RENEE MONTAGNE, host:
This is MORNING EDITION from NPR News. Good morning. I'm Renee Montagne. And in Your Health today, we'll hear about a couple of issues facing college students. In a moment, we'll have a report on health insurance costs for students. First, we're examining an increasingly popular drug on campus that many students believe boosts their academic performance. It's called Adderall, and it's a prescription medication most often used for treating Attention Deficit Disorder. Researchers say students are finding ways to get it without a prescription in spite of serious well-known side effects. Michelle Trudeau reports.
MICHELLE TRUDEAU: Students call the drug Addy, or if a teacher's around, my study buddy. They say Adderall and its cousin Ritalin are the most popular study drugs on campus, enhancing cognitive functions, students claim. Like this college student, who doesn't want her name used because selling or using these drugs without a prescription is a felony punishable by prison.
Unidentified Woman: I'm trying to remember the first time I ever took it.
TRUDEAU: After thinking about it for a moment, she says it was freshman year. She was cramming for tests.
Unidentified Woman: So, like, I would take it, and in about a half an hour, all of a sudden, like, looking at my journal, which has, like, all my assignments, and I'd look at it and be like, cool, okay. And I'd start to get more excited about work.
TRUDEAU: Popping an Adderall made her feel motivated, eager to hit the books, able to concentrate intensely.
Unidentified Woman: When I was sitting down to study, I wouldn't be restless. I wouldn't be thinking about the TV or listening to music. I would just be completely channeled into what I was doing and not restless at all. I was very focused.
TRUDEAU: She says Adderall didn't make her feel jittery either or anxious, not at all like a double shot of espresso.
Unidentified Woman: I functioned very, very well under it. Anything I did was productive, and it was good. And it was just like a perfect kind of transition in just a study mentality, and I could keep that up for hours.
TRUDEAU: Students say the going rate for an Addy on campuses is typically $5, unless it's exam week. Then they say the price can shoot up to $25 a pill. And the drugs, students say, are easy to get hold of, bought and sold in the library, the cafeteria, the dorms.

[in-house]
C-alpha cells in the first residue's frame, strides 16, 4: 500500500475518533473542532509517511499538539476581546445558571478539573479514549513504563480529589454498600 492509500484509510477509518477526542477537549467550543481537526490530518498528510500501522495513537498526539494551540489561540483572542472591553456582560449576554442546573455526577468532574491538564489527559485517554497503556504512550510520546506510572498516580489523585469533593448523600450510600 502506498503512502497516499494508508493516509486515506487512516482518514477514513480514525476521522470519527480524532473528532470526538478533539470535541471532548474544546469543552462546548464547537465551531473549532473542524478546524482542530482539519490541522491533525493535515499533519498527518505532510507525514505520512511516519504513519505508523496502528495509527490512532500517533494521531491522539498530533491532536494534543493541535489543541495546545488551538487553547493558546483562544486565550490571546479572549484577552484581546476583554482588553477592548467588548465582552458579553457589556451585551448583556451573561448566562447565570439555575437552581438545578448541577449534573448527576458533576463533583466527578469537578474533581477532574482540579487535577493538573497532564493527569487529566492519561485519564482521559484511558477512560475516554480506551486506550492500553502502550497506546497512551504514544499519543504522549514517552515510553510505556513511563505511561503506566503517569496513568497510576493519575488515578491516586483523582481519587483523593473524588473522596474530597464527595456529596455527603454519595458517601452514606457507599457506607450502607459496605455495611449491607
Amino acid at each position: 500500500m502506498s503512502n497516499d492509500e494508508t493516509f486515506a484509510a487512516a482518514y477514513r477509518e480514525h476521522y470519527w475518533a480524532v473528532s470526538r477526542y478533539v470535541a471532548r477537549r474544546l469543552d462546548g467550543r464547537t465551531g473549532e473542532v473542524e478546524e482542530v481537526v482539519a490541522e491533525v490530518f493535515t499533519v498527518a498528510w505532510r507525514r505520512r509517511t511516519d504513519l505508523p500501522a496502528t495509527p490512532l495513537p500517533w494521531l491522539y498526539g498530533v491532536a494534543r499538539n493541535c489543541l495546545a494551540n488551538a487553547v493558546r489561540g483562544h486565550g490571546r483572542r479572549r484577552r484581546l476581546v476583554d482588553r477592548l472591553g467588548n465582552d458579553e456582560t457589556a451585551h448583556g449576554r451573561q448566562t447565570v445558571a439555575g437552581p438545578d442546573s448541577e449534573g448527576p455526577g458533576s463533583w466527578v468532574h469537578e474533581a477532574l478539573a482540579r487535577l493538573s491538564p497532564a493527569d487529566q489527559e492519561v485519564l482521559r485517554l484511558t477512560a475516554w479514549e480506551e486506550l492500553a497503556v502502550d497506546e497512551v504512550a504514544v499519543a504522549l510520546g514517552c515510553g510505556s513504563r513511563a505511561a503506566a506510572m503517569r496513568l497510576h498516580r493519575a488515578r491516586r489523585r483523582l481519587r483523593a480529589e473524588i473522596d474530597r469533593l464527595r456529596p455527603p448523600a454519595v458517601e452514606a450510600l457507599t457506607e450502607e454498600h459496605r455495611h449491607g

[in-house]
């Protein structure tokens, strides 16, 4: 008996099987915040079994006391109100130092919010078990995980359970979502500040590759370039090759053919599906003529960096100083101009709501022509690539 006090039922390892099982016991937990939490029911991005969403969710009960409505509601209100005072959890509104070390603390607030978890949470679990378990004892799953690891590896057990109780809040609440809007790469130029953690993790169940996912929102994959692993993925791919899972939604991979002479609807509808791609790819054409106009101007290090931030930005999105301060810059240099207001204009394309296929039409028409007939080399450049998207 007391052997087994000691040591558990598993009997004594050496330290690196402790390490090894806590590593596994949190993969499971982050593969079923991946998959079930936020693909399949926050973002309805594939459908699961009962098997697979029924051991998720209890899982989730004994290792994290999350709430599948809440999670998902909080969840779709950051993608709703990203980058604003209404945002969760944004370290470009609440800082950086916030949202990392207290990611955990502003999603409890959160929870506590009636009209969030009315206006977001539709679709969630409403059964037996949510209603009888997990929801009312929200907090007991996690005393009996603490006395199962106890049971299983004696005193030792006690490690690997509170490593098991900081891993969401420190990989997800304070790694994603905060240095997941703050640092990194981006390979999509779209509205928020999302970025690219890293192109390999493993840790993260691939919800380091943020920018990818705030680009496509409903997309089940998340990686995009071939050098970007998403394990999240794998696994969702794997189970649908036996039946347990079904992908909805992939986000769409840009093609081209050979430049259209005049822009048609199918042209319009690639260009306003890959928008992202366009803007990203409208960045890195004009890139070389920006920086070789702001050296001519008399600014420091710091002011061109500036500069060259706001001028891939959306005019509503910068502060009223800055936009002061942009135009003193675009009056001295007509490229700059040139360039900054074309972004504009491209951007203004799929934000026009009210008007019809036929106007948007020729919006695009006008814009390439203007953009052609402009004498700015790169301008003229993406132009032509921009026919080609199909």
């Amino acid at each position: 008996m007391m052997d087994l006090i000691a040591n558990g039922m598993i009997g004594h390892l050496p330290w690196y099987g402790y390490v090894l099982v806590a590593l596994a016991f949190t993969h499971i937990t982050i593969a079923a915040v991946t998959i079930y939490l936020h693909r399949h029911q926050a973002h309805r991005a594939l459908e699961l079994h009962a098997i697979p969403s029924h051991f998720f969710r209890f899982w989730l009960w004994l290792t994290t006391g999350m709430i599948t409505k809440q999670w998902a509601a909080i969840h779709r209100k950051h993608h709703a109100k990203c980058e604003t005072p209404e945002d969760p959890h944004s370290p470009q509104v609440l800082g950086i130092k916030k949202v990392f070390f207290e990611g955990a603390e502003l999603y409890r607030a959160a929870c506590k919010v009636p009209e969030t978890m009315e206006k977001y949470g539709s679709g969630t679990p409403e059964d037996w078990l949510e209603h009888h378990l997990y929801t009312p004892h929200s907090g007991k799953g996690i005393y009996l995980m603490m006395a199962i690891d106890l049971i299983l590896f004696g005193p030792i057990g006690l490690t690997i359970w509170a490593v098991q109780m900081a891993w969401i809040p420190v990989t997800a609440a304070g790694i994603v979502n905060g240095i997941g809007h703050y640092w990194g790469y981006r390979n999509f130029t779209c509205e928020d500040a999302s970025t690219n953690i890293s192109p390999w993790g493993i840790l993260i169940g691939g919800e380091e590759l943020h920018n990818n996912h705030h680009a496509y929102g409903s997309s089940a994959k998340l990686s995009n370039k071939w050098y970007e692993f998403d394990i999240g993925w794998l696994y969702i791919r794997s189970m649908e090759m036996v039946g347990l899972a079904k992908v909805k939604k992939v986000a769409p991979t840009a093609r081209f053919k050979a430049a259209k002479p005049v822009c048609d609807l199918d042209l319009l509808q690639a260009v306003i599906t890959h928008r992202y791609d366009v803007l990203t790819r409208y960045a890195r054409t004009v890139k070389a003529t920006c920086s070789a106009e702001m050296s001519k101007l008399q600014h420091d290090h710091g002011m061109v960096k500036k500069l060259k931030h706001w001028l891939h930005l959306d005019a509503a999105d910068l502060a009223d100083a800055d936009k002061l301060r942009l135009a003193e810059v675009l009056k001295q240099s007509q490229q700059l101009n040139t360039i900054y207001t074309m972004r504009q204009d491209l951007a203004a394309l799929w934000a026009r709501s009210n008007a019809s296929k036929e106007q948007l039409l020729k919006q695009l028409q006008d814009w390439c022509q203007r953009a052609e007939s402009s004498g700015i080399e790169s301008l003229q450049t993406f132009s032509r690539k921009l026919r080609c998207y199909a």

Unidentified Woman: You would hear that a certain girl or a certain boy sold it. And you would, you know, go up to them and ask them if they would do business with you and stuff.
TRUDEAU: Students say the main source for the study drugs on campus is students with prescriptions for their ADD. One student I talked to has been on Adderall for his ADHD since high school. Now he's senior in college, still getting his prescription of 60 pills a month. He's supposed to take two a day, but he says he doesn't like taking the medicine unless he needs to pull an all-nighter for school. So he has more pills than he needs.
Unidentified Man: I usually just give it to my friends just because I don't really want to charge them for something that I'm not even taking. It's just like (unintelligible).
TRUDEAU: He doesn't like taking Adderall because he doesn't like the side effects.
Unidentified Man: Like sometimes you can't sleep. You lose your appetite.
TRUDEAU: Adderall and Ritalin are amphetamine-based, and as such, are powerfully seductive.
Unidentified Woman: I have to start to notice my own kind of addictive behavior as being like, okay, you know, I'm starting to like this a lot. I can't really afford to be paying for this stuff. But definitely, the more you use it, the more you're going to want to use more of it.
Dr. MARTHA FARAH (Neuroscientist, University of Pennsylvania): Ritalin and Adderall can both be habit forming.
TRUDEAU: Neuroscientist Martha Farah from the University of Pennsylvania has studied the use of Ritalin and Adderall on campuses. She's one of the authors of a recent article in the journal Nature. In it, she and her colleagues describe a recent survey that found that as many as a quarter of the students on some campuses have used these study drugs in the past year. And Farah says lab studies show that Adderall and Ritalin do measurably increase concentration and motivation, making studying more engrossing and more rewarding.
Dr. FARAH: And that's interesting. And it's also a little worrisome, because basically, that extra motivation that you feel when you're using these drugs is the result of the drug's effects on the brain's reward system.
TRUDEAU: The drugs increase dopamine there, and its targeted effect on the brain's reward center can lead to trouble.
Prof. FARAH: These are serious drugs with serious side effects.
TRUDEAU: Such as severe sleep deprivation, rare heart problems and potentially addictive.
For NPR News, I'm Michelle Trudeau.